In the future, the proportion of the population in the ≥ 65 year age group will increase further, and NDy due to IHD will increase, but LVl at the time of death (value of human capital) will decrease because of the higher average age of death.

In the fixed model, NDy, DC, MbC, and MtC were predicted to increase. The effect of the decrease in per capita MtC was considered to offset the effect of the increase in NDy. In contrast, the mixed model showed that COI would decrease. As for the unit cost, the increase was estimated by the past trends; however, a remarkable decrease was predicted in THD and TOVy from 2017 to 2029. Therefore, it was estimated that DC will decrease. NDy and MtC decreased, the average age of death increased, and the per capita MtC decreased.

Previous studies have suggested that COI of major cancers decreased because of devaluation of human capital caused by the increase in the average age of death [13,14,15,16,17]. However, the average age of death by IHD was already high in 2014, and it is predicted to increase gradually. Therefore, COI of IHD was projected to be influenced mainly by the decrease in MtC due to the decrease in NDy. The effect of the decrease in the human capital value was expected to be small.

This study has several limitations. First, the COI method used here did not take the quality of the medical treatment provided or patients’ quality of life into consideration. Therefore, it does not examine the cost effectiveness of individual medical management. However, it is still useful because it enables future estimations and to regard the impacts of the aging population. Second, our model could not catch the effect of LVl increase on future MtC because our model fixed LVl in 2014. Our past estimation showed that LVl of the elderly was increasing, and it increased the MtC, which might underestimate our future projection.

However, projecting precise LVl per person classified by age groups is difficult. We cannot assume a permanent increase of labor force participation rate and unpaid work of the elderly, and these effects on future LVl are considered to be restrictive. In addition, the study period was relatively short, and dramatic changes occurred in the health care system during this period. However, the change among the different methods for determining projections was small, and therefore, the projections are likely to be accurate for the near future.

Conclusion

The COI of IHD was estimated using Japanese government statistics. The past estimation showed that the COI of IHD increased. DC increased because of the increasing unit costs of developing new IHD therapies, MbC decreased because of the decrease in ALOS, and MtC increased because of social aging. In the mixed model, which we believe has the highest degree of relevance in future projection, the COI of IHD was predicted to decrease from 2017 to 2029 if the trend of health-related indicators (mortality rate, per capita outpatient visits/hospitalizations, and ALOS) continues. Possible factors contributing the change in the COI of IHD include aging of the population, DC, MtC, and NDy, and the impact of the aging of the population was considered the most significant.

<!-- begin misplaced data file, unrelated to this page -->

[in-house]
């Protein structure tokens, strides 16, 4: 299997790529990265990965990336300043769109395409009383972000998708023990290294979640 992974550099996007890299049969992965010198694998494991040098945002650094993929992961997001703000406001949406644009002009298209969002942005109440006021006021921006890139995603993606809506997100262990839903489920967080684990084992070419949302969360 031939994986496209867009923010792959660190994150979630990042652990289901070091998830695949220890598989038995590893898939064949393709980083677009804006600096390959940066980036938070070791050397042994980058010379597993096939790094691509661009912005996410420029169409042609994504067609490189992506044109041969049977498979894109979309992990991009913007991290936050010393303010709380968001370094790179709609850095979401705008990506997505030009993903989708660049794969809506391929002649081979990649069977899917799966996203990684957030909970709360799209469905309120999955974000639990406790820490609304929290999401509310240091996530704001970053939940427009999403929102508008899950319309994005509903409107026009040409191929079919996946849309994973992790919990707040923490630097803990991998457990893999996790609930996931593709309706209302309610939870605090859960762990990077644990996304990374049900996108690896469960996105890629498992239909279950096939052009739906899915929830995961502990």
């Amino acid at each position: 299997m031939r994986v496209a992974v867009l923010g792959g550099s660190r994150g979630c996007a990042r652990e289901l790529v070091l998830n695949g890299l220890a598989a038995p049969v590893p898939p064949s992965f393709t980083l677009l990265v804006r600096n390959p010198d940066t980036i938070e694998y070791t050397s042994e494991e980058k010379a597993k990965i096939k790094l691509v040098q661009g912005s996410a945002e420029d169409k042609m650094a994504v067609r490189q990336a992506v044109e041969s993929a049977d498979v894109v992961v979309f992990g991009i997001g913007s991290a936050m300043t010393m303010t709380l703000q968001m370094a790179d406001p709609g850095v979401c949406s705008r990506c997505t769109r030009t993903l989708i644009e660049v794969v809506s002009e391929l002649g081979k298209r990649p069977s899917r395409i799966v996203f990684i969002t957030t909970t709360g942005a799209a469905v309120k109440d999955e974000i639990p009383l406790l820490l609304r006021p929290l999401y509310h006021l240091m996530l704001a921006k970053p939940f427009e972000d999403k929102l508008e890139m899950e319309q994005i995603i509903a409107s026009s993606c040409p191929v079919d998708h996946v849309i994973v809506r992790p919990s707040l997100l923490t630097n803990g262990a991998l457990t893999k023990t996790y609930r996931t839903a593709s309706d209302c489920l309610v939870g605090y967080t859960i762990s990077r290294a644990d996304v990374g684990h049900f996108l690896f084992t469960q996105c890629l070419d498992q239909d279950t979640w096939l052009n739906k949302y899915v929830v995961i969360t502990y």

Abbreviations

ALOS:

Average length of hospital stay

COI:

Cost of illness

COI0 :

COI at the baseline year

COI t :

COI at year t

\( {\mathrm{Cost}}_0^i \) :

DC, MbC, and MtC costs at the baseline year

\( {\mathrm{Cost}}_t^i \) :

DC, MbC, and MtC costs at year t

DC:

Direct cost

HC:

Hospitalization cost

HPy:

Number of annual hospitalized patients

IC:

Indirect cost

iCd:

Inpatient cost per day

Iy:

Annual income per person

LVd:

One-day labor value per person

LVl:

Lifetime labor value per person

MbC:

Morbidity cost

MtC:

Mortality cost

NDy:

Number of deaths

OC:

Outpatient cost

oCd:

OC per day

THD:

Total person-days of hospitalization

TOVy:

Total person-days of outpatient visits

ULVy:

Annual monetary valuation of unpaid work per person

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Acknowledgements

The authors would like to thank Enago (www.enago.jp) for the English language review.

Availability of data and materials

The datasets used the Japanese governmental statistics.

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Contributions

KM, TK, KS, and TH contributed to the study concept, design, and data acquisition. TG and KM were responsible for the analysis and interpretation of data and the drafting of the manuscript. RA assisted in the manuscript preparation. All authors read and approved the final manuscript.

Corresponding author

Correspondence to Tomonori Hasegawa.

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The study protocol was approved by the Ethics Committee of the Toho University School of Medicine (reference number: A16019).

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Gochi, T., Matsumoto, K., Amin, R. et al. Cost of illness of ischemic heart disease in Japan: a time trend and future projections. Environ Health Prev Med 23, 21 (2018). https://doi.org/10.1186/s12199-018-0708-1

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Keywords

  • Cost of illness
  • Ischemic heart disease
  • Medical economics
  • Health policy
  • Aging